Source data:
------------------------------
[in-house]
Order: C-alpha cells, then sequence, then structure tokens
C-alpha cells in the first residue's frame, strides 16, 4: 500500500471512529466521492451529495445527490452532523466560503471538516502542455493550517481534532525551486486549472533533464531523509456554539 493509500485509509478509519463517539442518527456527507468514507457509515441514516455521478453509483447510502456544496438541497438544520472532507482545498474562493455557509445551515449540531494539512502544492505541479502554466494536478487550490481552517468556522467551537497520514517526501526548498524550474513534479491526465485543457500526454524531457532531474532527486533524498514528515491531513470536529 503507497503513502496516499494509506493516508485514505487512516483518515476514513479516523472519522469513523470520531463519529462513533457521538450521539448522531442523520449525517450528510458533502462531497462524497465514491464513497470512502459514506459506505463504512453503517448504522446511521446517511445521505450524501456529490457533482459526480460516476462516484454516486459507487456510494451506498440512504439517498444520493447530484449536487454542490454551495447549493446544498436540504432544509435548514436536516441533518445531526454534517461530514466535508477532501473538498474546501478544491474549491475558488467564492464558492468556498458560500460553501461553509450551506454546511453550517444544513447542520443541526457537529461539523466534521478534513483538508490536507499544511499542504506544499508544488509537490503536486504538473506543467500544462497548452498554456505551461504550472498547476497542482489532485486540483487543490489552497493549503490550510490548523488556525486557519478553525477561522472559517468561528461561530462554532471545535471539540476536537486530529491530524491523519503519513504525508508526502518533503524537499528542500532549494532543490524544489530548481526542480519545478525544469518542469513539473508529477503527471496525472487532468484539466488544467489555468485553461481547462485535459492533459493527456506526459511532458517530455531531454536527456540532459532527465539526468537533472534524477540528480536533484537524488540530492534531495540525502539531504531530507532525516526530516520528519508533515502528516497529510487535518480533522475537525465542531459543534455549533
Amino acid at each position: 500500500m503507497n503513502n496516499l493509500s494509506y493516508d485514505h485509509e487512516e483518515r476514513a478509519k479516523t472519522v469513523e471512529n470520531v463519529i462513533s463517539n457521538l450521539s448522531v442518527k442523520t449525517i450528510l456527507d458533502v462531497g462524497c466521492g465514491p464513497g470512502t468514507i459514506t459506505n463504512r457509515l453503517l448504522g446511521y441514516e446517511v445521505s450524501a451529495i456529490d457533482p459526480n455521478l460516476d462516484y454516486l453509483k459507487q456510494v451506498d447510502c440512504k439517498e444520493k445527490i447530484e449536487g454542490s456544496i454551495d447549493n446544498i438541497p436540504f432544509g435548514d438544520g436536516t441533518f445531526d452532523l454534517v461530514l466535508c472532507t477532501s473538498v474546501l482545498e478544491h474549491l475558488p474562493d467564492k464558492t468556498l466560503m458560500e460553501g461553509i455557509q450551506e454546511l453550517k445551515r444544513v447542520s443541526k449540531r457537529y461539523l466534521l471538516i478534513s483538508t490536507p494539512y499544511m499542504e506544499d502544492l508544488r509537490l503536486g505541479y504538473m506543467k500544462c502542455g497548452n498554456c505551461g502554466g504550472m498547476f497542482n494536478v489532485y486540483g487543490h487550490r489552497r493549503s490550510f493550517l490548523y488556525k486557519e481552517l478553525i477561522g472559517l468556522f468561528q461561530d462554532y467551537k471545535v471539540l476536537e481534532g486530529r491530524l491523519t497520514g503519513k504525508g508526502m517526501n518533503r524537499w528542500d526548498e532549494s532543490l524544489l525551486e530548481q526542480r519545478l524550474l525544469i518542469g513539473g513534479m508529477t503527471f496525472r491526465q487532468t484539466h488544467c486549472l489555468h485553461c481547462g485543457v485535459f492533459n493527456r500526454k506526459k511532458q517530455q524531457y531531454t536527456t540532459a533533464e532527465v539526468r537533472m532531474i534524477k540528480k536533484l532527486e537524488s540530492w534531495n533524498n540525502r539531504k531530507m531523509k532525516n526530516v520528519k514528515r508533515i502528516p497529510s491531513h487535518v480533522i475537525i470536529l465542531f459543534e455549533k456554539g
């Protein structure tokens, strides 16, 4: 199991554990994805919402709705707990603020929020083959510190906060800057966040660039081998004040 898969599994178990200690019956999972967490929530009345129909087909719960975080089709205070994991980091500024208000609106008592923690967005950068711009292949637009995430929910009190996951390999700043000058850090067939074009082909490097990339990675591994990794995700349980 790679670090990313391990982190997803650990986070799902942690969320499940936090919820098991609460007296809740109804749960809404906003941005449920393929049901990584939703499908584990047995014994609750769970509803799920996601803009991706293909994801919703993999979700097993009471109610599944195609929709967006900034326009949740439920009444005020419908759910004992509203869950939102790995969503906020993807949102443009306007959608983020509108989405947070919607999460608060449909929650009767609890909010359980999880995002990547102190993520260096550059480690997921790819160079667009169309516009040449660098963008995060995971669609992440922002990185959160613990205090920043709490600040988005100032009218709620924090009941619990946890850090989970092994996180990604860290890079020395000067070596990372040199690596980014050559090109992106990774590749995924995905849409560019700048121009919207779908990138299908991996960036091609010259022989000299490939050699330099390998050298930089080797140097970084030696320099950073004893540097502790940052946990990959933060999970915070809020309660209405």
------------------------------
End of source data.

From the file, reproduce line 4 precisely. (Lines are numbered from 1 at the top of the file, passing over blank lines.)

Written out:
Amino acid at each position: 500500500m503507497n503513502n496516499l493509500s494509506y493516508d485514505h485509509e487512516e483518515r476514513a478509519k479516523t472519522v469513523e471512529n470520531v463519529i462513533s463517539n457521538l450521539s448522531v442518527k442523520t449525517i450528510l456527507d458533502v462531497g462524497c466521492g465514491p464513497g470512502t468514507i459514506t459506505n463504512r457509515l453503517l448504522g446511521y441514516e446517511v445521505s450524501a451529495i456529490d457533482p459526480n455521478l460516476d462516484y454516486l453509483k459507487q456510494v451506498d447510502c440512504k439517498e444520493k445527490i447530484e449536487g454542490s456544496i454551495d447549493n446544498i438541497p436540504f432544509g435548514d438544520g436536516t441533518f445531526d452532523l454534517v461530514l466535508c472532507t477532501s473538498v474546501l482545498e478544491h474549491l475558488p474562493d467564492k464558492t468556498l466560503m458560500e460553501g461553509i455557509q450551506e454546511l453550517k445551515r444544513v447542520s443541526k449540531r457537529y461539523l466534521l471538516i478534513s483538508t490536507p494539512y499544511m499542504e506544499d502544492l508544488r509537490l503536486g505541479y504538473m506543467k500544462c502542455g497548452n498554456c505551461g502554466g504550472m498547476f497542482n494536478v489532485y486540483g487543490h487550490r489552497r493549503s490550510f493550517l490548523y488556525k486557519e481552517l478553525i477561522g472559517l468556522f468561528q461561530d462554532y467551537k471545535v471539540l476536537e481534532g486530529r491530524l491523519t497520514g503519513k504525508g508526502m517526501n518533503r524537499w528542500d526548498e532549494s532543490l524544489l525551486e530548481q526542480r519545478l524550474l525544469i518542469g513539473g513534479m508529477t503527471f496525472r491526465q487532468t484539466h488544467c486549472l489555468h485553461c481547462g485543457v485535459f492533459n493527456r500526454k506526459k511532458q517530455q524531457y531531454t536527456t540532459a533533464e532527465v539526468r537533472m532531474i534524477k540528480k536533484l532527486e537524488s540530492w534531495n533524498n540525502r539531504k531530507m531523509k532525516n526530516v520528519k514528515r508533515i502528516p497529510s491531513h487535518v480533522i475537525i470536529l465542531f459543534e455549533k456554539g